The dominant leg was defined as the leg used to kick a ball for maximum distance and was used for kinematic and EMG data collection for each person. For EMG preparation, the skin was shaved, abraded, and cleaned with isopropyl alcohol before surface electrodes were applied. A single differential parallel-bar surface EMG sensor (model DE-2.1; DelSys, Inc: interelectrode distance = 10 mm, nickel-silver sensor material) was affixed to each muscle using a double-sided adhesive skin interface (model DE-3.1 Bangoli; DelSys, Inc). The EMG sensor for the GMAX was placed over the greatest prominence of the middle of the buttocks, midway between the sacral vertebrae and the greater trochanter.12  The EMG sensor for the BF was placed over the measured midpoint (ischial tuberosity to fibular head) of the muscle belly.12  The EMG sensors for the quadriceps were placed over the VL and 10 cm superior and 7 cm lateral to the superior border of the patella and oriented at approximately 10° laterally with respect to vertical; those for the VMO were placed approximately 4 cm superior to and 3 cm medial to the superomedial border of the patella and oriented 55° medially with respect to vertical.13  The EMG sensor for the LG was placed over the muscle belly of the lateral head.12  Sensor placements and the absence of cross-talk were confirmed by evaluating activity of each muscle with manual muscle tests. Once EMG sensor placements were confirmed, the sensors and leads were secured with prewrap and athletic tape to minimize movement artifact.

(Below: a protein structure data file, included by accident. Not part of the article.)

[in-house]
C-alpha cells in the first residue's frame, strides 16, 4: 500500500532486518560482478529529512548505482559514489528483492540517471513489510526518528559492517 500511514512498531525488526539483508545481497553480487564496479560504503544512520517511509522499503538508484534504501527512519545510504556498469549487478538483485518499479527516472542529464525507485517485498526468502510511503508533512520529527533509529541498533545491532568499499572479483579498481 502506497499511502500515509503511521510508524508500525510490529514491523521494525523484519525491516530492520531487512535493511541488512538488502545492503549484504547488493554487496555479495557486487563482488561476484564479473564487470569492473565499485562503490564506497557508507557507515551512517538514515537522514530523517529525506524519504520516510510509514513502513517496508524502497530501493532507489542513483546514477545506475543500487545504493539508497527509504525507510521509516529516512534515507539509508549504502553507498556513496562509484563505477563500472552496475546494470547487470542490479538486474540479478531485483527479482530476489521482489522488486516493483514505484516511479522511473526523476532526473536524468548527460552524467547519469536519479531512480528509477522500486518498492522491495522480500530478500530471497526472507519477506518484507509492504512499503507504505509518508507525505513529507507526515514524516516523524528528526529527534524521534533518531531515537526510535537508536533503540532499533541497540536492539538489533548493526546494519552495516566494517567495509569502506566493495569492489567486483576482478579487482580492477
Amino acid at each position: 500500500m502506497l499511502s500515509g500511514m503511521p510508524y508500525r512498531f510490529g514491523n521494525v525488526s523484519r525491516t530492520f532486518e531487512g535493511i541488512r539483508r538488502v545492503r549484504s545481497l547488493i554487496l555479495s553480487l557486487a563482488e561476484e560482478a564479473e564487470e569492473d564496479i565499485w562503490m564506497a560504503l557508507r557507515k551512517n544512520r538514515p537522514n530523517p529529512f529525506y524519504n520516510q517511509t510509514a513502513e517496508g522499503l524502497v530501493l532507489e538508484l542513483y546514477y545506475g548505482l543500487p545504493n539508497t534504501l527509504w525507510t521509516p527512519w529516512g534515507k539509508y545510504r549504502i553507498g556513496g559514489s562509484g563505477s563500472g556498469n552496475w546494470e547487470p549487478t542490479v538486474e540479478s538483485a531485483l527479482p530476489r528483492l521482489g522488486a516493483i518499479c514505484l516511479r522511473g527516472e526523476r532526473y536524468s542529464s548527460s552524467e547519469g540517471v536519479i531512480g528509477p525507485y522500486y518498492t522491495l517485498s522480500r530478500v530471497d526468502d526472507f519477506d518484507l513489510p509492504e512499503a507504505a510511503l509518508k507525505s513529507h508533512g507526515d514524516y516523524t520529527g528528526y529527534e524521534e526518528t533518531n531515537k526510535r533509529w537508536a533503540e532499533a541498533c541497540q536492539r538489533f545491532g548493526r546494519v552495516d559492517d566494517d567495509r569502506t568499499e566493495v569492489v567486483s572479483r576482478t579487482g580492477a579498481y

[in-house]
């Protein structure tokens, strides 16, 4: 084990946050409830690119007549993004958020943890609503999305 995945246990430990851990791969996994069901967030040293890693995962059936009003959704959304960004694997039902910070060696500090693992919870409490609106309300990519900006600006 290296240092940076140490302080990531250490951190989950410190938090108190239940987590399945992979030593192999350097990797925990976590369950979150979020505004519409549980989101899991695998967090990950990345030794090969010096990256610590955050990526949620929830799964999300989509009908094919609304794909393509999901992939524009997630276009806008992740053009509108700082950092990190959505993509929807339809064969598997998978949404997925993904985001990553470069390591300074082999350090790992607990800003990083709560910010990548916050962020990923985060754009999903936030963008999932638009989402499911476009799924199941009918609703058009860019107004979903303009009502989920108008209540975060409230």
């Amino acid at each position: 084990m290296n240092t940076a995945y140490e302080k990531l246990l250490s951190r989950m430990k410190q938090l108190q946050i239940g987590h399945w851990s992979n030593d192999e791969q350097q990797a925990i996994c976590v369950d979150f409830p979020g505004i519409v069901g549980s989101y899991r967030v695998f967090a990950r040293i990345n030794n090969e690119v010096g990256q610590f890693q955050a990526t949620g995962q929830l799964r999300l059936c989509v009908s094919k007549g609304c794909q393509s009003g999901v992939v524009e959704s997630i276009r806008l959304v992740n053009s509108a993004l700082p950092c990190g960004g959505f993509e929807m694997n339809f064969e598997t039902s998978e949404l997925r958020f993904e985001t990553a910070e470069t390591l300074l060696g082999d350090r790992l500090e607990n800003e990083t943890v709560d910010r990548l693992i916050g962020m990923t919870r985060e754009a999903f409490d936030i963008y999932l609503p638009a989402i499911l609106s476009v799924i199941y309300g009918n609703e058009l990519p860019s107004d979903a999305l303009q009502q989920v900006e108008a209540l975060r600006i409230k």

Participants were then outfitted with reflective markers placed on the following landmarks: right and left acromial processes, right and left anterior-superior iliac spines, S1 joint space, right and left greater trochanters, anterior aspects of the right and left thighs, right and left lateral and medial femoral epicondyles, anterior aspects of the right and left shanks, right and left lateral and medial malleoli, right and left calcanei, and heads of the right and left first and fifth metatarsals. The markers were affixed to the skin and shoes with adhesive tape. Markers used to represent anatomical landmarks on the foot segment were placed over the participant's shoes in estimated locations. After the markers were placed, the participant was asked to stand in the center of the calibration area with each foot on a force plate for collection of a static calibration trial. After the static calibration trial, the medial malleolus and medial epicondyle markers were removed for data collection during the jump-landing task.